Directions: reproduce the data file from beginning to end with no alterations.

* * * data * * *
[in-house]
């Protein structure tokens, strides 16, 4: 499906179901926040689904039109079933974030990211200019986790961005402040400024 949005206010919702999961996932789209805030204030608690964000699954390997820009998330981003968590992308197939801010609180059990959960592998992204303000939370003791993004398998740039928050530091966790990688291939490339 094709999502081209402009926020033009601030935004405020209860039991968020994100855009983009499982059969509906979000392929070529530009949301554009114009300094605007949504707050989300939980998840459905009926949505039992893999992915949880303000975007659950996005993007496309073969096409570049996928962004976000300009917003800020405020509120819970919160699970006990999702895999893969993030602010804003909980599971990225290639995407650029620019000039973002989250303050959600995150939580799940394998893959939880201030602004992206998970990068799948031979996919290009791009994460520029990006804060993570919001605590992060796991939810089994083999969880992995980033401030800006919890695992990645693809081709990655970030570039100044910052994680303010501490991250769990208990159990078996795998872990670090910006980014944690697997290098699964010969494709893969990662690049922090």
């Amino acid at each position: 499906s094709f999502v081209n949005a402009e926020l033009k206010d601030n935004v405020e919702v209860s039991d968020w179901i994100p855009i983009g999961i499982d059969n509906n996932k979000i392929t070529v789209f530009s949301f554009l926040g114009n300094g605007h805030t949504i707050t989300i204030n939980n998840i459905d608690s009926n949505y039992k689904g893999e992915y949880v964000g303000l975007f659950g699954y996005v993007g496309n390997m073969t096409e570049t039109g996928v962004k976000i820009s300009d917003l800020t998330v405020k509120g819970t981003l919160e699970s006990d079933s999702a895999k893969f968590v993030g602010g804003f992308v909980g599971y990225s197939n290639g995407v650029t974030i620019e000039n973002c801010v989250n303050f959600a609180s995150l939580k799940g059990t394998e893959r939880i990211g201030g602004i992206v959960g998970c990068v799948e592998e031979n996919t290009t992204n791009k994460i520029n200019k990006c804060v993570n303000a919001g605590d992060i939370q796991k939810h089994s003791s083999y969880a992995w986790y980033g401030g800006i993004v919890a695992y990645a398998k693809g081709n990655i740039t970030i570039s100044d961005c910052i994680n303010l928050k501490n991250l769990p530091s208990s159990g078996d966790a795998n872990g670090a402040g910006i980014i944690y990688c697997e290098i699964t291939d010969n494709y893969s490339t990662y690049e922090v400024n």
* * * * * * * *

[in-house]
């Protein structure tokens, strides 16, 4: 499906179901926040689904039109079933974030990211200019986790961005402040400024 949005206010919702999961996932789209805030204030608690964000699954390997820009998330981003968590992308197939801010609180059990959960592998992204303000939370003791993004398998740039928050530091966790990688291939490339 094709999502081209402009926020033009601030935004405020209860039991968020994100855009983009499982059969509906979000392929070529530009949301554009114009300094605007949504707050989300939980998840459905009926949505039992893999992915949880303000975007659950996005993007496309073969096409570049996928962004976000300009917003800020405020509120819970919160699970006990999702895999893969993030602010804003909980599971990225290639995407650029620019000039973002989250303050959600995150939580799940394998893959939880201030602004992206998970990068799948031979996919290009791009994460520029990006804060993570919001605590992060796991939810089994083999969880992995980033401030800006919890695992990645693809081709990655970030570039100044910052994680303010501490991250769990208990159990078996795998872990670090910006980014944690697997290098699964010969494709893969990662690049922090």
């Amino acid at each position: 499906s094709f999502v081209n949005a402009e926020l033009k206010d601030n935004v405020e919702v209860s039991d968020w179901i994100p855009i983009g999961i499982d059969n509906n996932k979000i392929t070529v789209f530009s949301f554009l926040g114009n300094g605007h805030t949504i707050t989300i204030n939980n998840i459905d608690s009926n949505y039992k689904g893999e992915y949880v964000g303000l975007f659950g699954y996005v993007g496309n390997m073969t096409e570049t039109g996928v962004k976000i820009s300009d917003l800020t998330v405020k509120g819970t981003l919160e699970s006990d079933s999702a895999k893969f968590v993030g602010g804003f992308v909980g599971y990225s197939n290639g995407v650029t974030i620019e000039n973002c801010v989250n303050f959600a609180s995150l939580k799940g059990t394998e893959r939880i990211g201030g602004i992206v959960g998970c990068v799948e592998e031979n996919t290009t992204n791009k994460i520029n200019k990006c804060v993570n303000a919001g605590d992060i939370q796991k939810h089994s003791s083999y969880a992995w986790y980033g401030g800006i993004v919890a695992y990645a398998k693809g081709n990655i740039t970030i570039s100044d961005c910052i994680n303010l928050k501490n991250l769990p530091s208990s159990g078996d966790a795998n872990g670090a402040g910006i980014i944690y990688c697997e290098i699964t291939d010969n494709y893969s490339t990662y690049e922090v400024n």